Coming down from a “Joy high” is a lot like a hangover from too much alcohol. You will not be rushing to take another one right away. You character will appear sick for a short period of time. During this time, citizens and Bobbies will become suspicious of you as they can see you are off your pills. The world goes from being full of color to being a dark and gloomy place filled with rot and filth. The contrast between the high and the hangover makes you see the full impact that Joy is having on society. The immediate come down shows you what Joy is suppressing.
Combat is something you will engage in now and then but it is quite limited. You can punch/block or swing a weapon and block, that is the extent of it. Initially it seems like the game is incredibly difficult as it is impossible to take on several enemies at once. Once you figure out that the goal is to use stealth, you will get over the limited controls you have to fight with. In a lot of cases, it is better to just let yourself get killed and start again rather than attempt to fight everyone trying to kill you.
Depending on your character, combat might want to be something you ignore completely. The second character is a small female and is not particularly good at fighting. She makes up for it in other ways but you will almost always want to go with the stealthy approach. The third is a large man and is good at fighting. You gain some additional skills to help this but it still feels like a very minimalistic combat system.
The stealth mechanics are also quite limited when you look at it for each character. You can take down unaware enemies, track people walking around and attempt to sneak past undetected. You also have several items like glass bottles that you can throw in order to cause a distraction. The mechanics are effective and work well, but it would have been nice if there was a little more to help spice things up a bit. Each character does have their own unique skills, but it would have been better if all of them could learn the same things to give you more variety during your playthrough.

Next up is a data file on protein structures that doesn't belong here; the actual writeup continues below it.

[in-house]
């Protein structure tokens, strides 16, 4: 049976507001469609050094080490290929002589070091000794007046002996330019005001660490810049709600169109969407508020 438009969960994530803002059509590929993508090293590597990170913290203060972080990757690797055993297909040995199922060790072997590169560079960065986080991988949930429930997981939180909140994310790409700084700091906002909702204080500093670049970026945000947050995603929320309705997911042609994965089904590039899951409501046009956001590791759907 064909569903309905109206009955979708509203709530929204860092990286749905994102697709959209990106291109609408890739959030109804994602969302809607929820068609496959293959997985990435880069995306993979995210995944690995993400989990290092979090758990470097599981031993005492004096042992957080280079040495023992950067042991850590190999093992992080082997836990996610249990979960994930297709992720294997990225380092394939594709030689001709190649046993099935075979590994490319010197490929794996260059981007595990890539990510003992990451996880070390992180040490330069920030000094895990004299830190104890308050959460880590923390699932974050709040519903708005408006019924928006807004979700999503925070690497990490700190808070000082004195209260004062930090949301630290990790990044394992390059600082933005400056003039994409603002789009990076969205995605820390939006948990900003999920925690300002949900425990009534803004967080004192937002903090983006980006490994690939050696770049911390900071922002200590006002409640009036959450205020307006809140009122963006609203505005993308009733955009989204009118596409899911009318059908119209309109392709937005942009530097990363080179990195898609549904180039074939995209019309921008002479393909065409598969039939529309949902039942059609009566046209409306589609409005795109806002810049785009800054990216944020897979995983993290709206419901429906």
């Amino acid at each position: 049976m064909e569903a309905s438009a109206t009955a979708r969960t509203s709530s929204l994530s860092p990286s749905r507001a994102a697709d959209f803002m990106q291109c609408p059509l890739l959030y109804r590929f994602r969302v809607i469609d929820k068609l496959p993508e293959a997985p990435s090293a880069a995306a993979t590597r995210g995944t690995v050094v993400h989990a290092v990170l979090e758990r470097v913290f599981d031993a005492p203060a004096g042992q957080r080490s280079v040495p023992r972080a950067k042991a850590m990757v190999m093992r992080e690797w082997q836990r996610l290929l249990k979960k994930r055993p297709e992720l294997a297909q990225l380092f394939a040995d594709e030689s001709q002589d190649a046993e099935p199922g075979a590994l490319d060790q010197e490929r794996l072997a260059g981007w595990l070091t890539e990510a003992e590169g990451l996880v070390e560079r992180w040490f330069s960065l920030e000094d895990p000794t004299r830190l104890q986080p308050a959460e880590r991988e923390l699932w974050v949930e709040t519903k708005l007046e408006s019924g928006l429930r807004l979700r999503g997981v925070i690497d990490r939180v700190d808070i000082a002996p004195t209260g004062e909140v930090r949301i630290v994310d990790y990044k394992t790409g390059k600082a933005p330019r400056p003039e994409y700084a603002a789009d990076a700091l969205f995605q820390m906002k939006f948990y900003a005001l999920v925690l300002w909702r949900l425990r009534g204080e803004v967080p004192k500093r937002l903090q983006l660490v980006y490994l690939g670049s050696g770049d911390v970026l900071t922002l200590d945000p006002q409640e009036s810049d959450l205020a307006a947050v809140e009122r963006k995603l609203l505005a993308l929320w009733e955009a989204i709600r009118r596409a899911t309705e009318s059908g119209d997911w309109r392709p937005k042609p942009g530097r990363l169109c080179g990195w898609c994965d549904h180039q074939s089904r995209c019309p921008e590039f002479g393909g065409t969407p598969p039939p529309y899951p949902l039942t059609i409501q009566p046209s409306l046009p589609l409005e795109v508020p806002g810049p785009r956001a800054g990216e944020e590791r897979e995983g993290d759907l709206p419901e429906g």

The second playthrough your character has strong chemistry abilities but the story doesn’t promote the use of them. I beat the entire thing without crafting anything I didn’t need to. Mostly because I never had the right ingredients and didn’t see the point in spending an hour searching for something that was going to help me out.
The reasons that you need to travel from A to B are often quite trivial, like many RPG style games really. “Go to this person’s house and give them this, then come back to me” kinda thing. The experience you have while taking this journey is where the enjoyment really happens. The world is filled with color and weird events. You never know what might happen when you enter some house to collect a quest item. Taking the long way is always the best way because you are sure to find something interesting and end up getting sidetracked for an hour.
Crafting plays a significant role in your survival. Healing balms, repair kits, lock picks, hacking tools, outfits and weapons can all be crafted using ingredients you collect. You can loot almost any container you come across. The game is always very generous in supplying you with what you need. A locked door stopping your progression? There is a good chance the ingredients to make a lockpick are nearby if you look around.
Each of the unique characters will have some things that only they can craft. Some of them are really cool and you will certainly appreciate how enjoyable this crafting system is. If you have the items to craft something, the game will let you do it in a single click. For example, at a door and have bobby pins but no lock pick? The prompt will say “Craft a lock pick and pick lock”.
The main issue with it is that crafting doesn’t really do much to benefit you in game. Sure, it is cool to craft weapons and potions, but they rarely give you access to something you couldn’t just find. All of the advanced crafting recipes require ingredients that are hard to find. Since each of the playthroughs are short, you will need to spend a LOT of time hunting for rare materials that don’t provide you with much benefit and everything gets reset when the next playthrough starts.
As you complete quests, you unlock skill points. These can be spent to unlock new items on your characters skill tree. Some of these abilities are really useful and do a lot to improve the game. The best one being a skill that stops people getting angry with you for sprinting. You should have most of the tree unlocked by the time you finish each playthrough, so you will get to experience most of what the game has to offer for each character..
Dystopian worlds are often quite depressing in video games. We Happy Few is one of the very few that managed to create something dark and eerie without the feeling of despair. The world it builds is a dark, grim and oppressive place to live. Yet somehow it all seems ok. The effect that Joy has on the in game citizens resonates through every aspect of the game to give you a very similar feeling. Fortunately for us, the Joy will not cause us to forget this experience.